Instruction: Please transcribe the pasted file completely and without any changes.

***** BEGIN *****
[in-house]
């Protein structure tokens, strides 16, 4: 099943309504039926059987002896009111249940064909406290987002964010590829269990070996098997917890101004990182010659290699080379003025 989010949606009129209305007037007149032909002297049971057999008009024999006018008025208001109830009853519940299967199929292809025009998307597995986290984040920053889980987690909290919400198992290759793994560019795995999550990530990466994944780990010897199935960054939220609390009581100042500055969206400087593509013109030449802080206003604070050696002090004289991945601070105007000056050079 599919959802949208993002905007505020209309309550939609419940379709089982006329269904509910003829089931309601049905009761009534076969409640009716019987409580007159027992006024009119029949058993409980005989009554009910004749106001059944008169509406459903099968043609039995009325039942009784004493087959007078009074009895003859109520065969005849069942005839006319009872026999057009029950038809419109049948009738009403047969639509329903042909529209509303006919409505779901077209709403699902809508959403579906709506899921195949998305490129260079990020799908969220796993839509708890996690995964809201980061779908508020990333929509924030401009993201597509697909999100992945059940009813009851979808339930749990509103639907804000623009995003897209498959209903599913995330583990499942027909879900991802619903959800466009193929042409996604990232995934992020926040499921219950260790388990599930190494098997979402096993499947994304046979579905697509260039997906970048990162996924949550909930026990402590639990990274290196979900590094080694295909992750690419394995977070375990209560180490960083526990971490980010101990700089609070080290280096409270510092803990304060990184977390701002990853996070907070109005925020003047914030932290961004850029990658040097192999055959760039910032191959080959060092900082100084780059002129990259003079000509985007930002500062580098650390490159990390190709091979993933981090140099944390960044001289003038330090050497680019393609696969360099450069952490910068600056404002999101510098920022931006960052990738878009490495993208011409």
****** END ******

[in-house]
């Protein structure tokens, strides 16, 4: 099943309504039926059987002896009111249940064909406290987002964010590829269990070996098997917890101004990182010659290699080379003025 989010949606009129209305007037007149032909002297049971057999008009024999006018008025208001109830009853519940299967199929292809025009998307597995986290984040920053889980987690909290919400198992290759793994560019795995999550990530990466994944780990010897199935960054939220609390009581100042500055969206400087593509013109030449802080206003604070050696002090004289991945601070105007000056050079 599919959802949208993002905007505020209309309550939609419940379709089982006329269904509910003829089931309601049905009761009534076969409640009716019987409580007159027992006024009119029949058993409980005989009554009910004749106001059944008169509406459903099968043609039995009325039942009784004493087959007078009074009895003859109520065969005849069942005839006319009872026999057009029950038809419109049948009738009403047969639509329903042909529209509303006919409505779901077209709403699902809508959403579906709506899921195949998305490129260079990020799908969220796993839509708890996690995964809201980061779908508020990333929509924030401009993201597509697909999100992945059940009813009851979808339930749990509103639907804000623009995003897209498959209903599913995330583990499942027909879900991802619903959800466009193929042409996604990232995934992020926040499921219950260790388990599930190494098997979402096993499947994304046979579905697509260039997906970048990162996924949550909930026990402590639990990274290196979900590094080694295909992750690419394995977070375990209560180490960083526990971490980010101990700089609070080290280096409270510092803990304060990184977390701002990853996070907070109005925020003047914030932290961004850029990658040097192999055959760039910032191959080959060092900082100084780059002129990259003079000509985007930002500062580098650390490159990390190709091979993933981090140099944390960044001289003038330090050497680019393609696969360099450069952490910068600056404002999101510098920022931006960052990738878009490495993208011409």